|Carrie Fulton Phillips, LOC|
Sunday, November 30, 2014
Wednesday, November 26, 2014
A similar 2002 exhibition included photos of Colin Dexter and Ian Rankin.
Tuesday, November 25, 2014
Sunday, November 23, 2014
|F. Tennyson Jesse|
Wednesday, November 19, 2014
After women in New York obtained the vote in 1917, the Brooklyn Daily Eagle published a January 1918 article discussing the question of whether women should serve on juries as part of their civic duty. Some interesting quotes from the piece:
"in many things women could render a verdict more logical and more consistent than that of men."—Harry E. Lewis, district attorney, Kings County (NY); later presiding justice, New York State Supreme Court
"there are many cases where the intuition and experience of a woman would lead to the rendering of a better verdict than is sometimes rendered under the present system"—Russell Benedict, justice, New York State Supreme Court
|Helen P. McCormick|
(later married Patrick Toole,
but kept her maiden name)
"with votes for women goes jury duty for women"—Alice Hill Chittenden, former president, New York State Association Opposed to Woman Suffrage
"There has been the point raised, I know, as to whether women can stand the nervous tension. Personally I think it rather absurd..."—Helen P. McCormick, asst district attorney, Brooklyn; first female asst district attorney in any U.S. city
Tuesday, November 18, 2014
In this Dec 1958 episode of the British anthology series Armchair Theatre, the charismatic Stanley Baker (Hell Is a City, The Guns of Navarone, etc.) is one of several men forced to rob a bank.
Monday, November 17, 2014
Wright State University's Martin Kich has finished his series on "National (In)Security: Fifty Notable American Espionage Novels" on the Academe blog. Some of the latest entries:
• Holly Roth, The Content Assignment (aka The Shocking Secret, 1954). When a female CIA agent disappears, a British journalist sets out to find her. Sadly, Roth died at age 48 after falling off a boat.
Upton Sinclair, ca. 1906. NYPL
• Upton Sinclair, World's End (1940). The first in a series with spy Lanny Budd by the author of The Jungle.
• Ross Thomas, The Cold-War Swap (1966). Thomas's Edgar-winning debut.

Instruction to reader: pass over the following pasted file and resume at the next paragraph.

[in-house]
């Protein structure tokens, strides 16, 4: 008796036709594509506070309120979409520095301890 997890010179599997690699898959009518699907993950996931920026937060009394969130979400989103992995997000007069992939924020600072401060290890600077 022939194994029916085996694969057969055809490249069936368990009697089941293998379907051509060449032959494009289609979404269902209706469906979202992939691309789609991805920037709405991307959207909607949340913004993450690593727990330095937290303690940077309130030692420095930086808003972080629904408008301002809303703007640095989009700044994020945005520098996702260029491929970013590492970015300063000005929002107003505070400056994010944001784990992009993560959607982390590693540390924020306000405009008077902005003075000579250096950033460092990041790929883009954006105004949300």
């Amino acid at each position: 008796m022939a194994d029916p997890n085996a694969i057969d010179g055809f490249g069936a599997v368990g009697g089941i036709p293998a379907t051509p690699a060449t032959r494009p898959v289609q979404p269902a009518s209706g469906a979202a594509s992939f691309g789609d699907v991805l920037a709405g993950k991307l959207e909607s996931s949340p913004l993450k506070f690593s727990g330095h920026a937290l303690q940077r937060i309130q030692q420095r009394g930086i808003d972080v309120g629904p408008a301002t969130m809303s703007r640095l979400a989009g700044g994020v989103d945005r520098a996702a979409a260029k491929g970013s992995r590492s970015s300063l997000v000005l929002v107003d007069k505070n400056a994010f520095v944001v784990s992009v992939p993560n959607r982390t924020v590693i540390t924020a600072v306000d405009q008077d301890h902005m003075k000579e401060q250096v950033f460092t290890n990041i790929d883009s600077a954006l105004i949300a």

• Trevanian, The Eiger Sanction (1972; film 1975). The first in a series with assassin Jonathan Hemlock.
• Leon Uris, Topaz (1967, Hitchcock film 1969). A Soviet spymaster defects.All of the posts can be found here.
Wednesday, November 12, 2014
|Clues 26.4 (2008), w/Barbara Stanwyck|
and John Lund from No Man of Her Own
- Hugo Friedhofer's score for No Man of Her Own (film with Barbara Stanwyck based on I Married a Dead Man by William Irish, aka Cornell Woolrich)
Tuesday, November 11, 2014
The Canadian-born Ford served in the U.S. Marine Corps Reserve during World War II and joined the Naval Reserve in 1958, eventually attaining the rank of captain.
Monday, November 10, 2014
Wednesday, November 05, 2014
|Edith (Lent) Taylor, |
Buffalo creative writing teacher
and author of
The Serpent under It (1973)
Swarthmore Class of 1935
The expected authors are covered (e.g., Robert Barnard, Amanda Cross, Helen Eustis, Michael Innes, Jane Langton, Dorothy L. Sayers), as well as lesser known names and authors with unexpected academic milieus (e.g., Helen McCloy, David Frome, Emma Lathen, Richard and Frances Lockridge, Peter Lovesey, Gladys Mitchell, S. S. Van Dine, Hillary Waugh).
Tuesday, November 04, 2014
Monday, November 03, 2014
the Holmes Service") that feature various incarnations of the Great Detective. These include:
A separate series of programs focuses on the gothic, which includes:
- A Study in Scarlet (with Robert Powell as Holmes, dramatized by Michael Hardwick)
- The Adventure of the Speckled Band (with Cedric Hardwicke as Holmes, 1945)
- The Hound of the Baskervilles (with Roger Rees as Holmes)
- The Final Problem (with John Gielgud as Holmes and Orson Welles as Moriarty, 1954)
|Horace Walpole, NYPL|